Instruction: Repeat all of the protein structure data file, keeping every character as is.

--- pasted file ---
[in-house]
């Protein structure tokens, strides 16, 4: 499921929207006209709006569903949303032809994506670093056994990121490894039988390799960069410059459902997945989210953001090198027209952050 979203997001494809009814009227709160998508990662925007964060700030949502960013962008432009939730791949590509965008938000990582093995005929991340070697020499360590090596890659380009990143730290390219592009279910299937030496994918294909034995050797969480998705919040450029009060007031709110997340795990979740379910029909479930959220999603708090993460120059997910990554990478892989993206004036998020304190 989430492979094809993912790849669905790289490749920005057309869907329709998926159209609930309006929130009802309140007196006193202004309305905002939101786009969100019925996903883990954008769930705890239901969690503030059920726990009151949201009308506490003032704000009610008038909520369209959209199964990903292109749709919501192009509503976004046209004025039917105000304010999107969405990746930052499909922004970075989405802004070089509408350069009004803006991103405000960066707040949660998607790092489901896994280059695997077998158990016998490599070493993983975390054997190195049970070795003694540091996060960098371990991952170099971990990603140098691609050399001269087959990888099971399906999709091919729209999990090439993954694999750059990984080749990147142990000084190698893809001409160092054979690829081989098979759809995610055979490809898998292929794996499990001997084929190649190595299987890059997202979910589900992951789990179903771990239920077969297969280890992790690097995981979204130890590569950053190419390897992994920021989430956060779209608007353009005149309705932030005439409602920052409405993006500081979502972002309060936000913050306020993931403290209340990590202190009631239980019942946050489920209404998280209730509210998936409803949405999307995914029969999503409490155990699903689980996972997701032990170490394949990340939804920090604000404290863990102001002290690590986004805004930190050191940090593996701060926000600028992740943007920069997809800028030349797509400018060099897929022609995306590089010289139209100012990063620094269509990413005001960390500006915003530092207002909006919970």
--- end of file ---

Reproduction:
[in-house]
């Protein structure tokens, strides 16, 4: 499921929207006209709006569903949303032809994506670093056994990121490894039988390799960069410059459902997945989210953001090198027209952050 979203997001494809009814009227709160998508990662925007964060700030949502960013962008432009939730791949590509965008938000990582093995005929991340070697020499360590090596890659380009990143730290390219592009279910299937030496994918294909034995050797969480998705919040450029009060007031709110997340795990979740379910029909479930959220999603708090993460120059997910990554990478892989993206004036998020304190 989430492979094809993912790849669905790289490749920005057309869907329709998926159209609930309006929130009802309140007196006193202004309305905002939101786009969100019925996903883990954008769930705890239901969690503030059920726990009151949201009308506490003032704000009610008038909520369209959209199964990903292109749709919501192009509503976004046209004025039917105000304010999107969405990746930052499909922004970075989405802004070089509408350069009004803006991103405000960066707040949660998607790092489901896994280059695997077998158990016998490599070493993983975390054997190195049970070795003694540091996060960098371990991952170099971990990603140098691609050399001269087959990888099971399906999709091919729209999990090439993954694999750059990984080749990147142990000084190698893809001409160092054979690829081989098979759809995610055979490809898998292929794996499990001997084929190649190595299987890059997202979910589900992951789990179903771990239920077969297969280890992790690097995981979204130890590569950053190419390897992994920021989430956060779209608007353009005149309705932030005439409602920052409405993006500081979502972002309060936000913050306020993931403290209340990590202190009631239980019942946050489920209404998280209730509210998936409803949405999307995914029969999503409490155990699903689980996972997701032990170490394949990340939804920090604000404290863990102001002290690590986004805004930190050191940090593996701060926000600028992740943007920069997809800028030349797509400018060099897929022609995306590089010289139209100012990063620094269509990413005001960390500006915003530092207002909006919970």